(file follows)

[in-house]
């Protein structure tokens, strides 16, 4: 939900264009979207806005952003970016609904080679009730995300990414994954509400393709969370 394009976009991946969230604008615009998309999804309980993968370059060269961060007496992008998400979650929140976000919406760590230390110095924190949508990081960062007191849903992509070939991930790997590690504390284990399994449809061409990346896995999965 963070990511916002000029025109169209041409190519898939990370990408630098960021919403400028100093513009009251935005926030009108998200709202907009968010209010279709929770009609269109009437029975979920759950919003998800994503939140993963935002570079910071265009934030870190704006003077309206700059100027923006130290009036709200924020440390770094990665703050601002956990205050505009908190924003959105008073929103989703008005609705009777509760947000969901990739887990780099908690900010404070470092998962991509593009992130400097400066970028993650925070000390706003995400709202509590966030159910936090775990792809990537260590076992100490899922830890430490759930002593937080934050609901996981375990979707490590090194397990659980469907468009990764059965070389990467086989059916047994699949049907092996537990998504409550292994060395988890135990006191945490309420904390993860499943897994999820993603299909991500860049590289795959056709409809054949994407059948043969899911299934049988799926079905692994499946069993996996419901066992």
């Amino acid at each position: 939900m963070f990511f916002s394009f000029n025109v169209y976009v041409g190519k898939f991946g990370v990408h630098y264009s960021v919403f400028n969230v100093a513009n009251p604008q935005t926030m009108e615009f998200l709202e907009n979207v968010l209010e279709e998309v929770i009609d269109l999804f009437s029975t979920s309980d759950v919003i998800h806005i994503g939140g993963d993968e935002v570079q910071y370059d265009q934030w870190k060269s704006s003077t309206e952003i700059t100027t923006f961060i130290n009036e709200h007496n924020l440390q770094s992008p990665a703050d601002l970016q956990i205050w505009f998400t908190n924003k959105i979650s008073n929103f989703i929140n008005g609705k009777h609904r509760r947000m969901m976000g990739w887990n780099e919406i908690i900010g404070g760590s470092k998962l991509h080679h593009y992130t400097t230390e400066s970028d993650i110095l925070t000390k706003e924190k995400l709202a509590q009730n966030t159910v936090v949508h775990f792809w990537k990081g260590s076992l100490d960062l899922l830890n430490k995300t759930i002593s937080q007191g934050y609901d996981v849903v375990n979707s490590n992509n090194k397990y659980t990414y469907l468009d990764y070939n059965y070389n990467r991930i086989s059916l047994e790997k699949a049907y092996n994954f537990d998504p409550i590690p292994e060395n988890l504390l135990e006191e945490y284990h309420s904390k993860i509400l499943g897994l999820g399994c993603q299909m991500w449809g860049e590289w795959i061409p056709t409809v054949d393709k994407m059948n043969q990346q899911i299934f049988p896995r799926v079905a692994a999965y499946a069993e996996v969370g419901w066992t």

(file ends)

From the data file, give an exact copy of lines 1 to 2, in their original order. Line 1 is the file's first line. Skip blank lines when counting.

[in-house]
């Protein structure tokens, strides 16, 4: 939900264009979207806005952003970016609904080679009730995300990414994954509400393709969370 394009976009991946969230604008615009998309999804309980993968370059060269961060007496992008998400979650929140976000919406760590230390110095924190949508990081960062007191849903992509070939991930790997590690504390284990399994449809061409990346896995999965 963070990511916002000029025109169209041409190519898939990370990408630098960021919403400028100093513009009251935005926030009108998200709202907009968010209010279709929770009609269109009437029975979920759950919003998800994503939140993963935002570079910071265009934030870190704006003077309206700059100027923006130290009036709200924020440390770094990665703050601002956990205050505009908190924003959105008073929103989703008005609705009777509760947000969901990739887990780099908690900010404070470092998962991509593009992130400097400066970028993650925070000390706003995400709202509590966030159910936090775990792809990537260590076992100490899922830890430490759930002593937080934050609901996981375990979707490590090194397990659980469907468009990764059965070389990467086989059916047994699949049907092996537990998504409550292994060395988890135990006191945490309420904390993860499943897994999820993603299909991500860049590289795959056709409809054949994407059948043969899911299934049988799926079905692994499946069993996996419901066992």